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Weeklies on suspended EU transfers

June 26th, 2023

Opposition-leaning commentators take it for granted that most of the financial transfers to Hungary will continue to be withheld by the European Union. One pro-government expert also believes that Hungary must prepare for that eventuality.

In a vitriolic Élet és Irodalom editorial, János Széky compares Hungary’s current position to that of the last period of the Roman Republic in antiquity, when power lay in the hands of a single person. Such a ruler, he continues, loathes all limitations to his power, whether from inside or outside. This is why, he suggests, Prime Minister Orbán rails against limitations on Hungary’s sovereignty by the European Union. Széky doesn’t believe that Hungary will leave the European Union, nevertheless, but only because the government can despatch people who become useless or embarrassing to various institutions in Brussels. Otherwise, he finds it probable that Hungary will be deprived of most of the transfers it would be due under normal conditions.

In a highly opinionated column in Heti Világgazdaság, Sándor Révész suspects the government has decided to sacrifice about €30 billion worth of EU transfers (over a seven-year period) rather than fulfil the rule-of-law conditions set by the European Commission. Meanwhile, the liberal columnist believes the European Union has already decided that it will not finance those he calls the ‘usurpers of power’ in Hungary, since it cannot finance the country without financing them as well. He is convinced that those whom he now calls ‘Hungary’s plunderers’ have already forgotten about that money. The reason, he writes, is that by fulfilling the conditions that come with those transfers they would set limitations to their own power.

In an interview with Demokrata, veteran World Bank economist Károly Lóránt thinks that Hungary will eventually get most of the EU transfers, except for the post-Covid Recovery and Resilience Fund – the only one which the Commission uses ‘to blackmail Hungary, under pressure from the European Parliament’. He accuses the European Commission of holding back resources in an attempt to topple the Hungarian government. To avoid such traps, he urges Hungarian leaders to prepare for a future in which Hungary will have to finance its growth mainly from her own resources.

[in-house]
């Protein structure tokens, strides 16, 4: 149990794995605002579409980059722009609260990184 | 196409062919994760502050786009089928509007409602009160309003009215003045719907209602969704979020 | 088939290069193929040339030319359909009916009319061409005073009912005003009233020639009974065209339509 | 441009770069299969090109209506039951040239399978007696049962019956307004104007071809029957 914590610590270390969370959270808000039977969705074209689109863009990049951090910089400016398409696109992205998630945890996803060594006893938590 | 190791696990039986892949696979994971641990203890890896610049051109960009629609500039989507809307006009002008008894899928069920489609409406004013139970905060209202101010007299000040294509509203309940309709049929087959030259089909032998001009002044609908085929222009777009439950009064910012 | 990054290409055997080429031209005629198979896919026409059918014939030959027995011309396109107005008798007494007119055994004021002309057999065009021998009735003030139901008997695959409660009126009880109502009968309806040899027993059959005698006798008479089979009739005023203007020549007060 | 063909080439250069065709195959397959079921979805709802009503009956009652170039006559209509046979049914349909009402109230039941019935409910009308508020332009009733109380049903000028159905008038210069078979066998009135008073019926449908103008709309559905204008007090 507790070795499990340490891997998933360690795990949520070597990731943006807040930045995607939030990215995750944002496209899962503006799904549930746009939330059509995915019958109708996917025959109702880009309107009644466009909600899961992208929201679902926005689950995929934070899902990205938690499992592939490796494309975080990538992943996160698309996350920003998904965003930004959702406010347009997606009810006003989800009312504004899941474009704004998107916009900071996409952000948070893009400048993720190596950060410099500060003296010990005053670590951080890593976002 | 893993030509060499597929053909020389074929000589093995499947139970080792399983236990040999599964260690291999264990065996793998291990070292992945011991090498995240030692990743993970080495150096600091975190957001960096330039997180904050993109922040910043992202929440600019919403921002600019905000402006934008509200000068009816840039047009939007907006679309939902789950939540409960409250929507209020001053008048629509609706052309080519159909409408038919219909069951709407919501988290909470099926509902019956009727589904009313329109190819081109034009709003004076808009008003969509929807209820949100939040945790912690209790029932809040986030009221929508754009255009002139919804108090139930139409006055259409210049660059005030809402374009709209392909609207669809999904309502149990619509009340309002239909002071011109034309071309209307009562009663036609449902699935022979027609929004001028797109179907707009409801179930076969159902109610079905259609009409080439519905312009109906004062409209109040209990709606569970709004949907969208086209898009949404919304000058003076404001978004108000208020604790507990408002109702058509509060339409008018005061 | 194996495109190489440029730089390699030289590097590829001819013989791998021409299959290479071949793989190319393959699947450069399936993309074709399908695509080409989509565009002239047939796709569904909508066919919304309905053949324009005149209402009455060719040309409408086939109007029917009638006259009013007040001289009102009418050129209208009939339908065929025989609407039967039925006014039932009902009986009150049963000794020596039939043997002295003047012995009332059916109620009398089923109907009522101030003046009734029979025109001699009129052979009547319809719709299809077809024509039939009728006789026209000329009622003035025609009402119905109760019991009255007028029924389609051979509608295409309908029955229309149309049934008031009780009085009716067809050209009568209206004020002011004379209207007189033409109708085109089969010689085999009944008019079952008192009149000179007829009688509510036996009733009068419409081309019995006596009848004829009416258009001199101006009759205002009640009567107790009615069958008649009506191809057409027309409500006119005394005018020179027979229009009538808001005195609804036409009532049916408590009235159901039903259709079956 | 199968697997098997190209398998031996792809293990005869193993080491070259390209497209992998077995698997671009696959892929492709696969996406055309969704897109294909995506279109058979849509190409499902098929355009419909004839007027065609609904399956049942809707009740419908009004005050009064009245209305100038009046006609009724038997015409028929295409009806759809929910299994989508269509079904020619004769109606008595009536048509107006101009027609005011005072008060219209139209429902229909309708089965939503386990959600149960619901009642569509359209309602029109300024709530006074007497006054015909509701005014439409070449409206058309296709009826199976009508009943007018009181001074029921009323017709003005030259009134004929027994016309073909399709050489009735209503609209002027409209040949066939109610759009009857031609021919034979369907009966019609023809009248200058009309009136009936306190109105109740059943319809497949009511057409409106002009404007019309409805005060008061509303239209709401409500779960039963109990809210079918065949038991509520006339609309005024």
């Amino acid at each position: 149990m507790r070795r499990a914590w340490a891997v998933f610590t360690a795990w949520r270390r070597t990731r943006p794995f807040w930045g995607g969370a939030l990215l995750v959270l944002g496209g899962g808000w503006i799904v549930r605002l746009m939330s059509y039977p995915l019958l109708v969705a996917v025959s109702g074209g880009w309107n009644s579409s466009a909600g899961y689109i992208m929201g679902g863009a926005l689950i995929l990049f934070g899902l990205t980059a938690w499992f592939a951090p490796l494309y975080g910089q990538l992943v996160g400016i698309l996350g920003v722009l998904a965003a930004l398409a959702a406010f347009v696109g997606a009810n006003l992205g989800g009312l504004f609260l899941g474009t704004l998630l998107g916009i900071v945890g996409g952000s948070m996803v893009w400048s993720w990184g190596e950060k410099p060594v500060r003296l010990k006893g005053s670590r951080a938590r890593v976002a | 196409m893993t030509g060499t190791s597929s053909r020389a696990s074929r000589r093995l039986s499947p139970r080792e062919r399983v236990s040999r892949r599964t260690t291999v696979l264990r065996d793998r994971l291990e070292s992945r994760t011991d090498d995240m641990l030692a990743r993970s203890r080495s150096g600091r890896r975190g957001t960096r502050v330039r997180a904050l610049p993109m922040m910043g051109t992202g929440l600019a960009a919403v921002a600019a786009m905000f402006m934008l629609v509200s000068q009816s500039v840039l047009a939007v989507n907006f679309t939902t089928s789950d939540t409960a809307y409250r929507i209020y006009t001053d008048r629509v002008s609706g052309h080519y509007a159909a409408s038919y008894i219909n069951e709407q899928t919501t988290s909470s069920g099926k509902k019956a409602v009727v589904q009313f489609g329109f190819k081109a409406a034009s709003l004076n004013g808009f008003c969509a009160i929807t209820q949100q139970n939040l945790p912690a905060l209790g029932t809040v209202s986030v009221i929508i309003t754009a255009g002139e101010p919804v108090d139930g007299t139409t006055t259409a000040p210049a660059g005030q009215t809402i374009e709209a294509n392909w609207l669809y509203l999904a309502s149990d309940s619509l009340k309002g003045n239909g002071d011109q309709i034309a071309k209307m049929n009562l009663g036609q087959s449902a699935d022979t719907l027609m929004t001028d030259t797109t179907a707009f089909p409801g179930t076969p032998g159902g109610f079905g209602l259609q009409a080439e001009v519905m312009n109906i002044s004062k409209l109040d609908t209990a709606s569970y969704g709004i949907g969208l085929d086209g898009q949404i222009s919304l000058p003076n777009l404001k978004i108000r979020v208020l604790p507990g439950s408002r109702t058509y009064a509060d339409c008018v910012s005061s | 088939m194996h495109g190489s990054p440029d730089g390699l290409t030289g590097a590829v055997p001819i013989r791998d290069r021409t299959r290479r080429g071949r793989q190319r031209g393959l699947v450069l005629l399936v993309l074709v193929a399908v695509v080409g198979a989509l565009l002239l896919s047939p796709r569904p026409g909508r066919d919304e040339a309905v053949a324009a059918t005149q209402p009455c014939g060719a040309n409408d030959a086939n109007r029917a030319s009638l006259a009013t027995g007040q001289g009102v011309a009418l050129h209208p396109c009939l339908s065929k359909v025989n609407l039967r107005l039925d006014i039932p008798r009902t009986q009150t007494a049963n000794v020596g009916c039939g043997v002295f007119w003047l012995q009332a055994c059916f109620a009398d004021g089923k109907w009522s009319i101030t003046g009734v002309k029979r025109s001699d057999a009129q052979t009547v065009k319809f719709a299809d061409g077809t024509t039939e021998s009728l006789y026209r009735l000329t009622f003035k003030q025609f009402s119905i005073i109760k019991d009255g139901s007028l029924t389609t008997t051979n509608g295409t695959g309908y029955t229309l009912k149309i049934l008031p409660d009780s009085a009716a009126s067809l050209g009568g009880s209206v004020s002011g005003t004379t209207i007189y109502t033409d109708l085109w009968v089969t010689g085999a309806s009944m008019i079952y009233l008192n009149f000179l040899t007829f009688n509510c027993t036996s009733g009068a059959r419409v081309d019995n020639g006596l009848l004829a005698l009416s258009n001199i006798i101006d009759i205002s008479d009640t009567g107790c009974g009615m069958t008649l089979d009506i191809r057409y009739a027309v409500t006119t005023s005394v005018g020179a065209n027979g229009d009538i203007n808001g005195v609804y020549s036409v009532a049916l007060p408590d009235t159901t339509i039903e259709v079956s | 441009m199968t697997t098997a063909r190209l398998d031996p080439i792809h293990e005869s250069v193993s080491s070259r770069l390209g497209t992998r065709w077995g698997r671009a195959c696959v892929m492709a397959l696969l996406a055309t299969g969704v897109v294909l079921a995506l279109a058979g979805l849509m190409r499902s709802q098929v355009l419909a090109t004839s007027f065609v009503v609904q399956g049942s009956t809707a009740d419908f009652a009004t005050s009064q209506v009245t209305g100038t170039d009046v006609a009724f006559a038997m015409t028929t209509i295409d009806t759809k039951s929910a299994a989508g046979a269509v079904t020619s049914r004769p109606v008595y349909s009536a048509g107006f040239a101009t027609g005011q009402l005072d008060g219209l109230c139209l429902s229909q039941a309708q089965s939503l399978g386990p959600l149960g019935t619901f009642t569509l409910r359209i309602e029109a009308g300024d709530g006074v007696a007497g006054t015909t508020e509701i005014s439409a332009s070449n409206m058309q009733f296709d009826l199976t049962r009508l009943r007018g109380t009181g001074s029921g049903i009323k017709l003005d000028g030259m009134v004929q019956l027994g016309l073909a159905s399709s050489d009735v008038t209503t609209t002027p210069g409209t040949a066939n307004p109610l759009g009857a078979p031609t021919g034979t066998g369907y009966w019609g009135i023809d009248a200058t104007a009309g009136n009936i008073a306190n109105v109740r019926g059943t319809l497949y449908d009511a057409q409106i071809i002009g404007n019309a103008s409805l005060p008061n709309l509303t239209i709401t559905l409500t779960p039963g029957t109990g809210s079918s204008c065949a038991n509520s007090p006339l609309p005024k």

By contrast, Mandiner carries a highly EU-friendly column by the cabinet minister in charge of the negotiations with the Union on financial transfers. Tibor Navracsics dispels misgivings in the European Parliament about Hungary taking over the rotating presidency of the Union a year from now. He argues that key current cabinet ministers were already part of the government 12 years ago when Hungary successfully fulfilled the rotating presidency for half a year for the first time. Led by the most experienced head of government within the European Union, he writes, the Hungarian team which will grapple with the challenges of European integration next year will be one that has already resolved difficult conflicts in the past.

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